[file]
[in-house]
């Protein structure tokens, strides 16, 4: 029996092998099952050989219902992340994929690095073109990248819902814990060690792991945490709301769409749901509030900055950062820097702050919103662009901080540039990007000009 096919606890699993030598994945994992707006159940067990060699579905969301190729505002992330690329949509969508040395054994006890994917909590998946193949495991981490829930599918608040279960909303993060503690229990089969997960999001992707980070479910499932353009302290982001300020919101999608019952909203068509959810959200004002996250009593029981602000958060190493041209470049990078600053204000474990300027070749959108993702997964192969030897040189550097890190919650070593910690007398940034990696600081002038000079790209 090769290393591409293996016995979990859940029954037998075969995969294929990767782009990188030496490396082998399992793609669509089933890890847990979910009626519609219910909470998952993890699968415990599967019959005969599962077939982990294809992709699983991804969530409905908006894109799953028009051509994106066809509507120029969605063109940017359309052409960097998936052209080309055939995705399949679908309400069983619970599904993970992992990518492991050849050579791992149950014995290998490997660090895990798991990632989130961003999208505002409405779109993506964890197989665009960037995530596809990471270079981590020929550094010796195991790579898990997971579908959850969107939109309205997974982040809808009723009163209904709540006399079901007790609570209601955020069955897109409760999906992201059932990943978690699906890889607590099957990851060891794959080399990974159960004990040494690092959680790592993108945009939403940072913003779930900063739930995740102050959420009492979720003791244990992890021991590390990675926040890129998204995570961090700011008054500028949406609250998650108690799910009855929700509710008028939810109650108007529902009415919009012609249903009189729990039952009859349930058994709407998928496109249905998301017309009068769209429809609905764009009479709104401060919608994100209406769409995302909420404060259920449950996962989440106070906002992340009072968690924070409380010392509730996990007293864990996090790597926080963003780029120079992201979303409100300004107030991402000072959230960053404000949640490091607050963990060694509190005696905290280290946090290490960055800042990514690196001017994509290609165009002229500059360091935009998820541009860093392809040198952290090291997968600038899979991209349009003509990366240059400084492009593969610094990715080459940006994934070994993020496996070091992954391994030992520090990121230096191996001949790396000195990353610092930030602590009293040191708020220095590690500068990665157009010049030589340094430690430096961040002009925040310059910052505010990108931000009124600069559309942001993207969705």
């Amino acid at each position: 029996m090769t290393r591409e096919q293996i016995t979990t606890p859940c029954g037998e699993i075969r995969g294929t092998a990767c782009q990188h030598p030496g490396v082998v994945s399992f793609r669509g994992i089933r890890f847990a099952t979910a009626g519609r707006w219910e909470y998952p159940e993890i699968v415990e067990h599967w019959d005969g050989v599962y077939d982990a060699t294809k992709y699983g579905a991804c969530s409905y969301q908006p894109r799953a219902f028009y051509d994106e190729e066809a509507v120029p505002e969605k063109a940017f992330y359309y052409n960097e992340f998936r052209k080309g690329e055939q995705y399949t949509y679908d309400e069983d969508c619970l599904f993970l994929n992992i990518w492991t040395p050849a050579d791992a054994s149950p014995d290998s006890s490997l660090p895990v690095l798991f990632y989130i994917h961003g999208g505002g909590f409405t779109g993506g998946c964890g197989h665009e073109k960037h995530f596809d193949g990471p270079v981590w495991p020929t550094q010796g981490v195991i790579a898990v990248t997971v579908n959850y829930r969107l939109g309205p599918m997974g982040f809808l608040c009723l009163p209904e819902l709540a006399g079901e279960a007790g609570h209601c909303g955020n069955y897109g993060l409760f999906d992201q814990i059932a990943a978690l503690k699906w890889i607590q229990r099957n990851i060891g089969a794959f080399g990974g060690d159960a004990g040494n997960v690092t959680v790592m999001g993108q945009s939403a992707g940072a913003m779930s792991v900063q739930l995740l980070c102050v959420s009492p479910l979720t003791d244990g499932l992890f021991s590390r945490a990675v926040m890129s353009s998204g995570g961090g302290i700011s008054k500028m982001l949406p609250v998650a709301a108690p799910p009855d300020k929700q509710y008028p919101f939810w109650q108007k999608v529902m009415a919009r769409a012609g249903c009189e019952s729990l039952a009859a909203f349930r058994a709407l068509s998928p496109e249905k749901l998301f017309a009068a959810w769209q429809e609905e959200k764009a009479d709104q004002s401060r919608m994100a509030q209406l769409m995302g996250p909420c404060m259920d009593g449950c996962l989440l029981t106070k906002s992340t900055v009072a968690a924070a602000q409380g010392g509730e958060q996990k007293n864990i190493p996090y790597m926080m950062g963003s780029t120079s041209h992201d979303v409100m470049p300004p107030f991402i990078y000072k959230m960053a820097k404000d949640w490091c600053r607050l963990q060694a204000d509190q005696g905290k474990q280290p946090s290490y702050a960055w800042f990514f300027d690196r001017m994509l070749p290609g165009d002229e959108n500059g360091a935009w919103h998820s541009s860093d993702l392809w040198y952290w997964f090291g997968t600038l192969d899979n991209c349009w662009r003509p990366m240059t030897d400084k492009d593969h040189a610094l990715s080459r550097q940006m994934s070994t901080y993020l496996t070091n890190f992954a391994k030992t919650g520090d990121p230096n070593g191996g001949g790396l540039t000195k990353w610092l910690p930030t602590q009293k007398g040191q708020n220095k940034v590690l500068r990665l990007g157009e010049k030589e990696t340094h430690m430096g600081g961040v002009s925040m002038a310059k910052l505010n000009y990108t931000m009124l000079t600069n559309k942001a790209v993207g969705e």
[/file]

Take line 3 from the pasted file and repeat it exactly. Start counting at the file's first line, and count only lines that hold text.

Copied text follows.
């Amino acid at each position: 029996m090769t290393r591409e096919q293996i016995t979990t606890p859940c029954g037998e699993i075969r995969g294929t092998a990767c782009q990188h030598p030496g490396v082998v994945s399992f793609r669509g994992i089933r890890f847990a099952t979910a009626g519609r707006w219910e909470y998952p159940e993890i699968v415990e067990h599967w019959d005969g050989v599962y077939d982990a060699t294809k992709y699983g579905a991804c969530s409905y969301q908006p894109r799953a219902f028009y051509d994106e190729e066809a509507v120029p505002e969605k063109a940017f992330y359309y052409n960097e992340f998936r052209k080309g690329e055939q995705y399949t949509y679908d309400e069983d969508c619970l599904f993970l994929n992992i990518w492991t040395p050849a050579d791992a054994s149950p014995d290998s006890s490997l660090p895990v690095l798991f990632y989130i994917h961003g999208g505002g909590f409405t779109g993506g998946c964890g197989h665009e073109k960037h995530f596809d193949g990471p270079v981590w495991p020929t550094q010796g981490v195991i790579a898990v990248t997971v579908n959850y829930r969107l939109g309205p599918m997974g982040f809808l608040c009723l009163p209904e819902l709540a006399g079901e279960a007790g609570h209601c909303g955020n069955y897109g993060l409760f999906d992201q814990i059932a990943a978690l503690k699906w890889i607590q229990r099957n990851i060891g089969a794959f080399g990974g060690d159960a004990g040494n997960v690092t959680v790592m999001g993108q945009s939403a992707g940072a913003m779930s792991v900063q739930l995740l980070c102050v959420s009492p479910l979720t003791d244990g499932l992890f021991s590390r945490a990675v926040m890129s353009s998204g995570g961090g302290i700011s008054k500028m982001l949406p609250v998650a709301a108690p799910p009855d300020k929700q509710y008028p919101f939810w109650q108007k999608v529902m009415a919009r769409a012609g249903c009189e019952s729990l039952a009859a909203f349930r058994a709407l068509s998928p496109e249905k749901l998301f017309a009068a959810w769209q429809e609905e959200k764009a009479d709104q004002s401060r919608m994100a509030q209406l769409m995302g996250p909420c404060m259920d009593g449950c996962l989440l029981t106070k906002s992340t900055v009072a968690a924070a602000q409380g010392g509730e958060q996990k007293n864990i190493p996090y790597m926080m950062g963003s780029t120079s041209h992201d979303v409100m470049p300004p107030f991402i990078y000072k959230m960053a820097k404000d949640w490091c600053r607050l963990q060694a204000d509190q005696g905290k474990q280290p946090s290490y702050a960055w800042f990514f300027d690196r001017m994509l070749p290609g165009d002229e959108n500059g360091a935009w919103h998820s541009s860093d993702l392809w040198y952290w997964f090291g997968t600038l192969d899979n991209c349009w662009r003509p990366m240059t030897d400084k492009d593969h040189a610094l990715s080459r550097q940006m994934s070994t901080y993020l496996t070091n890190f992954a391994k030992t919650g520090d990121p230096n070593g191996g001949g790396l540039t000195k990353w610092l910690p930030t602590q009293k007398g040191q708020n220095k940034v590690l500068r990665l990007g157009e010049k030589e990696t340094h430690m430096g600081g961040v002009s925040m002038a310059k910052l505010n000009y990108t931000m009124l000079t600069n559309k942001a790209v993207g969705e």